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2006 , 3 m x 2,75 m (118″ x 108″)
Materiali: hand dyed and commercial cottons and silks.
Techniques: freezer paper technique, machine sewing and hand applique.
In September 2003 I was invited to the 9th European Patchwork Meeting in Val d’Argent (France) which is an annual meeting that is very well attended not only by European quilters (because of its central location) but also by an international crowd for its great variety of styles and trends from all over the world. It was there that I met Cinzia Buchard and Nathalie Constantin from Leytron, Switzerland, quilters and owner of the quilt shop “Patchmania” in Vetroz, respectively. They liked my pictorial quilts in the exhibition andinvited me to teach a workshop to their local quilt group in Vetroz. In the journey north I traveled with a car full of fabrics, a sample of my quilts for the Swiss group to see, and a gigantic paper pattern for the project that I had in mind for the workshop.
I had been intrigued by a painting from 1480, attributed to Francesco Rosselli, in the San Martino Museum in Naples. I love to depict houses in my quilts but in this painting there were hundreds of them, really far too many for one single quilter! It was the perfect project to share with a group of quilters, and at the same time to show them my pictorial quiltmaking approaches.
The painting, called “Tavola Strozzi” because it was rediscovered at the beginning of the 1900’s in the florentine house of one of the members of the aristocratic family Strozzi, is a view of the city of Naples and its port as it celebrates the triumphal return of its fleet to Naples, on the 7th of July 1465. Art critics have been puzzled for decades about this painting: how accurate a view of the city of Naples in 1480 is this really? Who is the author of the painting? And, most curiously of all, why do we see so many red tile roofs rather than the characteristic white roof-terraces that we know to be so popular in a solar city such as Naples? (A possible explanation here is that the painting might have been finished in Florence where red roofs are predominant. After all, in 1500 it was not a quick three hours train ride to go from Florence to Naples!)
Leaving the art critics to their own disputes, we too, quilters, had our own little misunderstandings to solve at first. Although I could rely on the excellent translations and help of Cinzia Buchard, as I do not speak French, in the first few hours of the workshop I could sense a kind of puzzlement and resentment. The group had expected to work on a pictorial quilt of their own, what were they supposed to do with one quilt strip each 3 meters long and only 14 cm wide? I explained to them that later they could add by themselves as many strips as they wanted or they could shorten the length of the strips to better fit the space in their walls, or they could frame it to their liking.
To start with, we had to choose the fabrics for the sky and I found that from Nathalie’s quilt shop we had plenty of hand-dyed silks to choose from!!
The work was a bit uncomfortable, since, due to the proportions of the project, we had to work on the floor but everyone seemed to enjoy the creative part of choosing the fabrics for the houses (see Fig.0064) and for my part I was very happy to see that there were plenty of cottons and silks to choose from for the houses too, with lots of fabrics exchanges within the group as well.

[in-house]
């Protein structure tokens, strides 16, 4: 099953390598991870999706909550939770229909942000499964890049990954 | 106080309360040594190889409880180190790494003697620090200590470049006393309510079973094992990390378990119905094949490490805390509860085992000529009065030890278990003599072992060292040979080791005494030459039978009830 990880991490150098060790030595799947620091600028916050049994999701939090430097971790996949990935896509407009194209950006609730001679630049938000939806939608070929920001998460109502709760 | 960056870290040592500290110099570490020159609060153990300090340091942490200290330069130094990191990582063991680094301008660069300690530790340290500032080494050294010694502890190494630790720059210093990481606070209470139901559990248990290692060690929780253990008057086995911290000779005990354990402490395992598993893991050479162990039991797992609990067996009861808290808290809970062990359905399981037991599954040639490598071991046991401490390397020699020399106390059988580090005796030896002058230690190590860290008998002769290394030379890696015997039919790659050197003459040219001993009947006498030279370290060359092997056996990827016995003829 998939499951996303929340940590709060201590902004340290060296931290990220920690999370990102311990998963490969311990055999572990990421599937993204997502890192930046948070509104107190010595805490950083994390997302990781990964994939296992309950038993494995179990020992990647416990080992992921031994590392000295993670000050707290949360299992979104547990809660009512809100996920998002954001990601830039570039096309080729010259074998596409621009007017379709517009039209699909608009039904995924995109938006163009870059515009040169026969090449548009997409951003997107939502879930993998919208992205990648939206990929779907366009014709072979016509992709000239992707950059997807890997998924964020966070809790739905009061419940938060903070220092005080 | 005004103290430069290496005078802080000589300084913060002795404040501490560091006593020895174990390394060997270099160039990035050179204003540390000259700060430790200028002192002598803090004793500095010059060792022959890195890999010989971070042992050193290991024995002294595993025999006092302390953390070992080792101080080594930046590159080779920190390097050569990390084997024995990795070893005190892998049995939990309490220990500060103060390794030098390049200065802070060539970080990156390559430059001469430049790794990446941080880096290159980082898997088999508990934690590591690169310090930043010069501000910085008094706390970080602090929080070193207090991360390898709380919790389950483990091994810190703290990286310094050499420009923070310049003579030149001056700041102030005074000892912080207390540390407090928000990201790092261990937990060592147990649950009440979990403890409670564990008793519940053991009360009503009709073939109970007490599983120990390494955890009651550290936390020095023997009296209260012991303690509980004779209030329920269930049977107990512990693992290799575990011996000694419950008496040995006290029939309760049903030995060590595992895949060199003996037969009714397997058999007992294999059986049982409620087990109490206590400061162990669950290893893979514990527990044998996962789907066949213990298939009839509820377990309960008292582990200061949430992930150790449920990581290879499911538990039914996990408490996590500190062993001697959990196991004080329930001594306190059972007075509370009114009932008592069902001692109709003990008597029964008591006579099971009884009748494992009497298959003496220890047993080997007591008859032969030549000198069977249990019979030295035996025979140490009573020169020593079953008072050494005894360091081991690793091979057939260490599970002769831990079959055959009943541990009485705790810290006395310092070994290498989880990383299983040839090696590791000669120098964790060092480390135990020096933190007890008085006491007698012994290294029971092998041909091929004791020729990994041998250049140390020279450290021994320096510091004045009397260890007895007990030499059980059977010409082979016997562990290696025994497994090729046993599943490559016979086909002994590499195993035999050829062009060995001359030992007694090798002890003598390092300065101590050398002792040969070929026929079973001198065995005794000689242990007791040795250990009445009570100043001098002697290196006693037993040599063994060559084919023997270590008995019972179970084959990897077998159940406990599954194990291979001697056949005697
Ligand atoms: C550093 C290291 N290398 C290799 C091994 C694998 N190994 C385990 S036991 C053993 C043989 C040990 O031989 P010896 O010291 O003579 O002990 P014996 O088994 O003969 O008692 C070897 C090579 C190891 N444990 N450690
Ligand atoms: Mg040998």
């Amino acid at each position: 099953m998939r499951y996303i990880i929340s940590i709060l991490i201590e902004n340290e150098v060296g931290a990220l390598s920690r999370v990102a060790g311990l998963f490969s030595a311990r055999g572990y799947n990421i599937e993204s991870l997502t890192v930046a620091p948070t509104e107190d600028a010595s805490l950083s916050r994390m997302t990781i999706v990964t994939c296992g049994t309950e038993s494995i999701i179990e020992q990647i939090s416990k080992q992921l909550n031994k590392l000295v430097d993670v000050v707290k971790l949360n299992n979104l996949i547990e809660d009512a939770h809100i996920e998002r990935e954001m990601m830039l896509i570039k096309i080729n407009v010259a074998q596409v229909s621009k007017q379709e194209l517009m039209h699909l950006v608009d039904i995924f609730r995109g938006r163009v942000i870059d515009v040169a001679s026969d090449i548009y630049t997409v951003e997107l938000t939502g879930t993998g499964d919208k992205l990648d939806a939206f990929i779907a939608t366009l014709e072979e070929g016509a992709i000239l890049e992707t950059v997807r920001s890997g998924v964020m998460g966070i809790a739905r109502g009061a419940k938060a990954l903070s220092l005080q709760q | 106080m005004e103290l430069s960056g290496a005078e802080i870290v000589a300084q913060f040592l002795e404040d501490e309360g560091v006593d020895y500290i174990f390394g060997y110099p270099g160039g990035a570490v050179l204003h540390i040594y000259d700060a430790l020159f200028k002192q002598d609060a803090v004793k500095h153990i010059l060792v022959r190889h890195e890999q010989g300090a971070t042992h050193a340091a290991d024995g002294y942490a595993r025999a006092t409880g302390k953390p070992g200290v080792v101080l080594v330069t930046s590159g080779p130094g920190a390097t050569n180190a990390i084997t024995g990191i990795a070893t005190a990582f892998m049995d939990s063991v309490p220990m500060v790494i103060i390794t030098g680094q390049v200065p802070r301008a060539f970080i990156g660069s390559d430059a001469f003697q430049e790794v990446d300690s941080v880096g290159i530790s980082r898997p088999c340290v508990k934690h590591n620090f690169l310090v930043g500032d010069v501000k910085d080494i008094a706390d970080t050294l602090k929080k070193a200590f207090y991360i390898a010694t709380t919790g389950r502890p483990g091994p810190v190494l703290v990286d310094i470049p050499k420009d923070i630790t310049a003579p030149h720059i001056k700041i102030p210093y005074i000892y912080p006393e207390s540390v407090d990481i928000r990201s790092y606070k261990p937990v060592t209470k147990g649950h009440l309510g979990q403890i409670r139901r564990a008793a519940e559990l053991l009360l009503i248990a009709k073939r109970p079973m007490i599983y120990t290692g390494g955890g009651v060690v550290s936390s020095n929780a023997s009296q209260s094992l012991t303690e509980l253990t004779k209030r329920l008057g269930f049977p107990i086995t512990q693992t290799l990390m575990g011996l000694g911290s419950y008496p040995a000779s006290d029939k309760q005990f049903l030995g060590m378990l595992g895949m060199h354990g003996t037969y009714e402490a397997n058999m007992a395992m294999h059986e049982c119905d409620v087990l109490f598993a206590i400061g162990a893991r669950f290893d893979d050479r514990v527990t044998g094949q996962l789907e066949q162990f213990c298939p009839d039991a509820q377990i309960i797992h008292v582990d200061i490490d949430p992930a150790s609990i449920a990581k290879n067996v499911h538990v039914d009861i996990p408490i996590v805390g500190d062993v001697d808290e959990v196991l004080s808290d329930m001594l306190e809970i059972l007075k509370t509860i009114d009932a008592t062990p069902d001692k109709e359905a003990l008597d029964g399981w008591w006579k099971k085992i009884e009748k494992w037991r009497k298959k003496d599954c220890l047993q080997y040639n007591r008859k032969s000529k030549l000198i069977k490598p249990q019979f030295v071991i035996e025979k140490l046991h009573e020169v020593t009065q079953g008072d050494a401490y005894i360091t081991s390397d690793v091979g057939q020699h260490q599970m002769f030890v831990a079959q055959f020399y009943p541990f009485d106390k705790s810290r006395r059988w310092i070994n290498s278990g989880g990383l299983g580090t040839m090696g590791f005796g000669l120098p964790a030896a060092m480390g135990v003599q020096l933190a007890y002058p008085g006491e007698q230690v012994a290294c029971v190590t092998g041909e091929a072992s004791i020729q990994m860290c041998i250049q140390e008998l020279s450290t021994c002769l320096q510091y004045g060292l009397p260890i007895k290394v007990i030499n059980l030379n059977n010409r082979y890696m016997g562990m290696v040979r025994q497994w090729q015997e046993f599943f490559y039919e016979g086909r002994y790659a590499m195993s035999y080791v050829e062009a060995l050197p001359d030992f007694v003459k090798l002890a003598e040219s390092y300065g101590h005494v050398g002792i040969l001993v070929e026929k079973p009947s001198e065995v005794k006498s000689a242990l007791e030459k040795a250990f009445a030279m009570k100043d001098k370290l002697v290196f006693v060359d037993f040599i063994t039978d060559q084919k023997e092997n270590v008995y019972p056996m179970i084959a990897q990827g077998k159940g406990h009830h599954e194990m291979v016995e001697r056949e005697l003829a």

The second part of the workshop was spent in the technical aspects of the construction,which involved sewing machines, hand applique, and a few tricks here and there. Once again the help of Cinzia and Nathalie was essential as some people needed a bit more of attention than others. At the end of the two days of the workshop I think that each of us was exhausted and the project was far from being finished but, most importantly, it had gotten started and I perceived that now there was that sense of excitement which I had first felt when I had conceived the project. Cinzia, Nathalie and Janine Vaney continued to coordinate the project as I left for Stockholm. About five months later, at the end of June, I was looking forward to seeing the progress on the Naples quilt and I was really thrilled to see that it had been stunning. I loved to meet Cinzia, Nathalie, Janine and the other quilters again. It was also a useful stop as there were some finishing problems to be solved such as making these 3 meters long strips fall properly with no twisting, or providingthe replacement for quilters who had no time to finish their strips (I myself took over two strips). Cinzia had each strip match with the other by adjusting properly the length of each one and it was not an easy task (notice that even a horse is divided in half!).
That Christmas, Cinzia sent me a greeting card with the most lovely surprise that I could possibly have received: within the oval framed card there was a picture of our finished quilt! The Vetroz local newspaper on August 31, 2006, published an article entitled: “Thirteen women are at work to create a gigantic quilt”. I think that our efforts have been well rewarded by the results, and none of us will ever take back her own strips as we feel they are by now all united by a common love for quilting.
I thank Cinzia Bouchard for her exquisite hospitality, Nathalie Constantin for her patience with dealing with 12 (at times) very stubborn quilters and Janine Vaney for her extra help:this quilt would not have been possible without their constant enthusiasm, expertise, and time investment, and it would not have been possible without the efforts from each and every one of the quilters who have been working on it:
Rose- Marie Chambovey
Brigitte de Regibus